On cross-appeal, St. Anthony's cannot establish that the cross-examination of an expert regarding the term “never event” affected the outcome of the case nor can it show that it was prejudiced by counsel's discussion of the burden of proof during voir dire . Additionally, no reversible error resulted from Mr. Dieser's testimony that St. Anthony's is a Catholic institution or from counsel's closing argument regarding acceptable medical care in the community. Finally, viewing the evidence in the light most favorable to the verdict, the compensatory damages award was not excessive. Accordingly, the trial court did not abuse its discretion in overruling the motion for remittitur of damages.

Factual and Procedural Background

On January 28, 2008, Mr. Dieser was admitted to St. Anthony's for surgery to remove a pancreatic pseudocyst. Two days later, Mr. Dieser developed a pressure wound on his buttocks. The wound developed into a stage IV pressure ulcer extending from the surface of Mr. Dieser's skin to the bone. Surgery had to be performed to cut and remove dead tissue from the wound. Mr. Dieser was released from St. Anthony's on February 7, 2008.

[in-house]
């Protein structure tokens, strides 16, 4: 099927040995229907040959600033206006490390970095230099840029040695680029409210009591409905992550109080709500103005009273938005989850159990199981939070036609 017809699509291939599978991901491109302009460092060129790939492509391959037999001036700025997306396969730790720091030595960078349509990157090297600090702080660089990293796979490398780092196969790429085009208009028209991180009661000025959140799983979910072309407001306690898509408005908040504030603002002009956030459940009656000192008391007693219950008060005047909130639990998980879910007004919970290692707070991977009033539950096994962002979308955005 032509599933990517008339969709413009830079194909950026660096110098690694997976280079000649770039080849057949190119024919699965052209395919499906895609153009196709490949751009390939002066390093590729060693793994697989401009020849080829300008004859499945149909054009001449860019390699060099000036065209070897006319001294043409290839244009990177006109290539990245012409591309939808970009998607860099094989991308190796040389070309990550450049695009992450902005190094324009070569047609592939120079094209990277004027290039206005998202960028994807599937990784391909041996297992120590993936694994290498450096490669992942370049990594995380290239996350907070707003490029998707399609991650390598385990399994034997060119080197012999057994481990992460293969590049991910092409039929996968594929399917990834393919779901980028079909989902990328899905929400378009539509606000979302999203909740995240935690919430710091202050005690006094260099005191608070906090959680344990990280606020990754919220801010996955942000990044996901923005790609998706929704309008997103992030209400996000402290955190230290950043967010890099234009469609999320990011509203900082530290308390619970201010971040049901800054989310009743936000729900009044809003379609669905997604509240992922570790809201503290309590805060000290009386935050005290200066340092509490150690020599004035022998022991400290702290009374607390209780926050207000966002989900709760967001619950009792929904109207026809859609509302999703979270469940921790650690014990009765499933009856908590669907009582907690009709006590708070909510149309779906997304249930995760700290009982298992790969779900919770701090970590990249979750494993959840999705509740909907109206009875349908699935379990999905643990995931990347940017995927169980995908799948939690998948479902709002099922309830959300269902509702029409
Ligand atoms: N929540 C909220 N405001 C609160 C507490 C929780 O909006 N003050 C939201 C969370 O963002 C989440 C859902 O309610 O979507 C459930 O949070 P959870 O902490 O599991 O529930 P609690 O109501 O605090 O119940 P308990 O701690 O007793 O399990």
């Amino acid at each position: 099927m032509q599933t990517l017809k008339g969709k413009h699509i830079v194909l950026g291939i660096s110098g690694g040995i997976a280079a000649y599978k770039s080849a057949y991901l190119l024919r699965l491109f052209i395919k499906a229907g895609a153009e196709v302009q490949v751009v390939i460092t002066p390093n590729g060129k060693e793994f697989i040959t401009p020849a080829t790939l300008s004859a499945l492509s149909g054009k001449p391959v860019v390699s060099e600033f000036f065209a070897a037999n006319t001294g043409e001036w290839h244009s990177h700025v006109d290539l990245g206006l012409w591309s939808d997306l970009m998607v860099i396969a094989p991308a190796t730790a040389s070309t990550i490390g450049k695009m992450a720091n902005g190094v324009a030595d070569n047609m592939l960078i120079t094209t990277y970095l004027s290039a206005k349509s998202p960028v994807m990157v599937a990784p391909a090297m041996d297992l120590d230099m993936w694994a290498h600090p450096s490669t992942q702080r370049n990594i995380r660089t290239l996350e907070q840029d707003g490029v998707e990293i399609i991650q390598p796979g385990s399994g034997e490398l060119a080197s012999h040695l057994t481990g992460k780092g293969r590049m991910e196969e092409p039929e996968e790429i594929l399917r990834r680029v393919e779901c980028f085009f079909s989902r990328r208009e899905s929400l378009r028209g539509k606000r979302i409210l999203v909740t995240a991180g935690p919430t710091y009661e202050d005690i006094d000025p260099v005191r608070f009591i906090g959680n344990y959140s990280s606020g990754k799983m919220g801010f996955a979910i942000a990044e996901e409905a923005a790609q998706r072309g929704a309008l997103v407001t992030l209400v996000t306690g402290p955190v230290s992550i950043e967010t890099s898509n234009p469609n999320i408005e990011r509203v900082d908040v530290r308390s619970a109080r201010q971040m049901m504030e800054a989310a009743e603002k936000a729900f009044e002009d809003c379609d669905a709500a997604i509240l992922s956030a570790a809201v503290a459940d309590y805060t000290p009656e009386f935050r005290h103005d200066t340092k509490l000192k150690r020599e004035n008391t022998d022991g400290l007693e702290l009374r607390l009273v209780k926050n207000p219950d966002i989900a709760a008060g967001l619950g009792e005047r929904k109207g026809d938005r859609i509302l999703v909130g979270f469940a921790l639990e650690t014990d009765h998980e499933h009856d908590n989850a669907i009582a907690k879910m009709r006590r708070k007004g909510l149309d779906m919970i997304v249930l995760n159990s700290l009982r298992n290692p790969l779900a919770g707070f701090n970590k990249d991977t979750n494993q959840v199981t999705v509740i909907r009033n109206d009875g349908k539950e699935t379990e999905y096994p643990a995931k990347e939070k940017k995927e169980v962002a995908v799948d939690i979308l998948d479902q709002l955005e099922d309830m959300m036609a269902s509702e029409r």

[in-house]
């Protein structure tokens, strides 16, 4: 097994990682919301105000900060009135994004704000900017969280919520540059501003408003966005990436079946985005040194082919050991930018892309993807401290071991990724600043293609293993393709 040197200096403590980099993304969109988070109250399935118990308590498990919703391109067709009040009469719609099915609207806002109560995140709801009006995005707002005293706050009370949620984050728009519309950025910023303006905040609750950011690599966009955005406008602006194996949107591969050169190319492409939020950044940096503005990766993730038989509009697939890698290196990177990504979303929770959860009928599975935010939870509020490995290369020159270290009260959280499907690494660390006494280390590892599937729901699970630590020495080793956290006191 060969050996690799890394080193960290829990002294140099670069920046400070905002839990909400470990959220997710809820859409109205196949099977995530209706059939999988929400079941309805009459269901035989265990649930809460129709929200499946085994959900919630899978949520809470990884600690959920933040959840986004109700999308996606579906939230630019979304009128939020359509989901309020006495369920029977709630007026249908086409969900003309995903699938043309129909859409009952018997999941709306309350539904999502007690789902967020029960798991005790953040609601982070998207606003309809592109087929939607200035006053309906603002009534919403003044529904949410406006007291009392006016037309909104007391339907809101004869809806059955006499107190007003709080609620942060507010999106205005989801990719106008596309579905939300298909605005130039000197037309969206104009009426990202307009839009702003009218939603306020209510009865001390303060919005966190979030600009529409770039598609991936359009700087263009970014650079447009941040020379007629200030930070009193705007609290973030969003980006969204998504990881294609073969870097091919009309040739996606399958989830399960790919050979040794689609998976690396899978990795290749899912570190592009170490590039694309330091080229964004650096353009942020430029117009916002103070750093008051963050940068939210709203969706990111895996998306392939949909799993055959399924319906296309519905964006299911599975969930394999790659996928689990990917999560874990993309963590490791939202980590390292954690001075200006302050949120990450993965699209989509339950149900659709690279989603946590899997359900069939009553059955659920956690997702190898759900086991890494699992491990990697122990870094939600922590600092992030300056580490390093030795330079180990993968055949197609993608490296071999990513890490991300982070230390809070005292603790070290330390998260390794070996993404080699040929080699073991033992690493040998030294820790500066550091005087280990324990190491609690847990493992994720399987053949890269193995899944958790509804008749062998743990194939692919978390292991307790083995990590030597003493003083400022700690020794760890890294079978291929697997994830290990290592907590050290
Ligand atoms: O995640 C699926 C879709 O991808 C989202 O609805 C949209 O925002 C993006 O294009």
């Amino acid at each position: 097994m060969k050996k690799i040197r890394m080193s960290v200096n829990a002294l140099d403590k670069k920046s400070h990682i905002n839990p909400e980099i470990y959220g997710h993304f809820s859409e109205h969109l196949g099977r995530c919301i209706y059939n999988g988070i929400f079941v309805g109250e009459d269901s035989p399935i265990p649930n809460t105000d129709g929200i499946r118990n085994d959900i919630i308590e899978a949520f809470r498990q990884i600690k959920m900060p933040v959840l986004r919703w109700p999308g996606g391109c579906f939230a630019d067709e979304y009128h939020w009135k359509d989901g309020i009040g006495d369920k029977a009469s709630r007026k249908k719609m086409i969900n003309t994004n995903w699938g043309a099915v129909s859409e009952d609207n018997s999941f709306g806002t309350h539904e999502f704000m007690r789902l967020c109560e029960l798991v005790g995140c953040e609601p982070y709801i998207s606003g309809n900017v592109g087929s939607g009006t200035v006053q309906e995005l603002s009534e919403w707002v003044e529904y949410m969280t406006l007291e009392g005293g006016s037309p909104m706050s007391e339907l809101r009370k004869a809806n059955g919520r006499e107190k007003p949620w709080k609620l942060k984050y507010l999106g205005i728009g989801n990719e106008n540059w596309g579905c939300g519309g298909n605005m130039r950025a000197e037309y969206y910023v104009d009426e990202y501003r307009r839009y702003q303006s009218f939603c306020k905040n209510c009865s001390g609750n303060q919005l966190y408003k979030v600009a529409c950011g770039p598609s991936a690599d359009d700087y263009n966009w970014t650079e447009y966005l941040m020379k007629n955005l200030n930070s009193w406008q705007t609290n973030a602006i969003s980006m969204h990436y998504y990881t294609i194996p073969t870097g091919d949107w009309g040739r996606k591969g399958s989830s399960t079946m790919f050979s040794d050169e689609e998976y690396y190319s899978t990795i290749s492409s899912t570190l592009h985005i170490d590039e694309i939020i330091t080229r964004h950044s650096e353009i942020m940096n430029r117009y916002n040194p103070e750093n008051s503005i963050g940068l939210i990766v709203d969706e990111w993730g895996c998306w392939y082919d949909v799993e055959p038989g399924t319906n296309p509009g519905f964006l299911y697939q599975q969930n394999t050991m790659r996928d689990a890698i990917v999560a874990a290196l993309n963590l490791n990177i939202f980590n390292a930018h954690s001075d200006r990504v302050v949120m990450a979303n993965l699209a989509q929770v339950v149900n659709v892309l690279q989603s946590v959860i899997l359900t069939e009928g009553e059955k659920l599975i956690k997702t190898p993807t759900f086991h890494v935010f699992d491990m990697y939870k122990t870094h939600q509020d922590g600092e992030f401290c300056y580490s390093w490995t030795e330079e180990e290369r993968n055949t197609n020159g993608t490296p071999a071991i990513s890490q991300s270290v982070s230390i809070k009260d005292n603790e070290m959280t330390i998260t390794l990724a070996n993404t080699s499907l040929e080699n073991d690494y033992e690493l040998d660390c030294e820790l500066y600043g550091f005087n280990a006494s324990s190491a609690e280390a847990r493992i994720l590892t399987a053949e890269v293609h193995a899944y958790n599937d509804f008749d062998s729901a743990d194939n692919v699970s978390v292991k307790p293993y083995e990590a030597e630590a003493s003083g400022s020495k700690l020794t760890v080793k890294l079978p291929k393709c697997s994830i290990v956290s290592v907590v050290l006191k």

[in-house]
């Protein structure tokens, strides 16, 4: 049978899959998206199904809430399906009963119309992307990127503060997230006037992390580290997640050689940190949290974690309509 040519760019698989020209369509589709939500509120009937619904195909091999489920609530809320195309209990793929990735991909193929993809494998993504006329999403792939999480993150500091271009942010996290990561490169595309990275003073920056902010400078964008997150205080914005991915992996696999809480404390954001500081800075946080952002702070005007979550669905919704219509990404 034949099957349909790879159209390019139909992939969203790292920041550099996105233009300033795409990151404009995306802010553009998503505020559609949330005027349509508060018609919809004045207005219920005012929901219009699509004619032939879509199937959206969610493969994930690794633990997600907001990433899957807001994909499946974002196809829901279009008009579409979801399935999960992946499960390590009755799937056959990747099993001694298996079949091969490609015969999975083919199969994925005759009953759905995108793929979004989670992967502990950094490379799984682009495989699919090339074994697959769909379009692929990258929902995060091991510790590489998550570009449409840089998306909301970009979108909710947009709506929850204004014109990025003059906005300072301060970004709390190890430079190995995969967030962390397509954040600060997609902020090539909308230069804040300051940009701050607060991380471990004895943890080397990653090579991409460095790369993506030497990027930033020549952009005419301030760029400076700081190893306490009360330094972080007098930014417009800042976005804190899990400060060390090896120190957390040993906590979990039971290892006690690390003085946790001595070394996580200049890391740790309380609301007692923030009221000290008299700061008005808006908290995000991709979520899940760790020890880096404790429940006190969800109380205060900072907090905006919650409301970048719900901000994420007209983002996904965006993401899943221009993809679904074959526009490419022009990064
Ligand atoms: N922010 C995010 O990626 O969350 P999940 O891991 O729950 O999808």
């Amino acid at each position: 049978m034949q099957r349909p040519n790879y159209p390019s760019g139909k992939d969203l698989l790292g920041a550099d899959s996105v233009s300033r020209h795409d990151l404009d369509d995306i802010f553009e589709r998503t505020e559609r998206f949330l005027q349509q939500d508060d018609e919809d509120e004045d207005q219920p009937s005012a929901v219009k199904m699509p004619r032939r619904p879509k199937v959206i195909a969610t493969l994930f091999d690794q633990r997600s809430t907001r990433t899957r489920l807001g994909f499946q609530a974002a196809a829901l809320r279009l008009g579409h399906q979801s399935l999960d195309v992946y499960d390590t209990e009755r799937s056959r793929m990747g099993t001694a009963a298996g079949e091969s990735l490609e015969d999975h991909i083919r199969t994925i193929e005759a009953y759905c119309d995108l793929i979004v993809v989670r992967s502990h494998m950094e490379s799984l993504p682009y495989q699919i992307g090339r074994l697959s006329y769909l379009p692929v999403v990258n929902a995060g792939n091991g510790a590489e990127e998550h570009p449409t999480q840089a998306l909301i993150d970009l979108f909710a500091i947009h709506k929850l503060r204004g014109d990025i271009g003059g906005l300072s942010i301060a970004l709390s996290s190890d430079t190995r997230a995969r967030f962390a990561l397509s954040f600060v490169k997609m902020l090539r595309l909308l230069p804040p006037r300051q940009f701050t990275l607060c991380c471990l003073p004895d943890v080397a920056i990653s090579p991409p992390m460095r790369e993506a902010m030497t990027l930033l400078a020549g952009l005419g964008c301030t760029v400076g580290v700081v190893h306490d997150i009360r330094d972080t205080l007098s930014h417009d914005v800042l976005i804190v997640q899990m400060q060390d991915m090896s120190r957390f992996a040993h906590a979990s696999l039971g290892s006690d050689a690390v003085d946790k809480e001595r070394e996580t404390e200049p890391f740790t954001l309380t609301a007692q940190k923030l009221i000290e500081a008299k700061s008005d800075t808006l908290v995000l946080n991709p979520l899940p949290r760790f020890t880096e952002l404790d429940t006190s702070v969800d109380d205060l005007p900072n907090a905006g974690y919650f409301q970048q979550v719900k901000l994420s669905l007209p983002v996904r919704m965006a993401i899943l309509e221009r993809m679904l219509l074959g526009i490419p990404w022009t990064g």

Following his release, the dressings on Mr. Dieser's pressure wound had to be changed multiple times a day. While home health care nurses made weekly visits, the majority of the dressings were changed by Mr. Dieser's wife. To manage the pain during the dressings, Mr. Dieser's surgeon prescribed lidocaine to numb the area around the wound.

The wound initially healed in five months. Mr. Dieser later began experiencing severe pain at the wound site when bending over or sitting down. A plastic surgeon determined the pain resulted from a band of scar tissue that had formed as the wound healed. In October 2008, Mr. Dieser had a second surgery to remove the scar tissue and replace it with a skin graft taken from his thigh. The skin graft was only partially successful. By February 2009, the wound had completely healed.

In 2012, Mr. Dieser filed a medical negligence action against St. Anthony's. In his second amended petition, Mr. Dieser alleged that St. Anthony's negligently failed to adequately follow its own policies, procedures, and protocols regarding pressure injury prevention when it allowed his body to be exposed to pressure sufficient to create the ulcer. St. Anthony's denied the allegations, and the case proceeded to trial.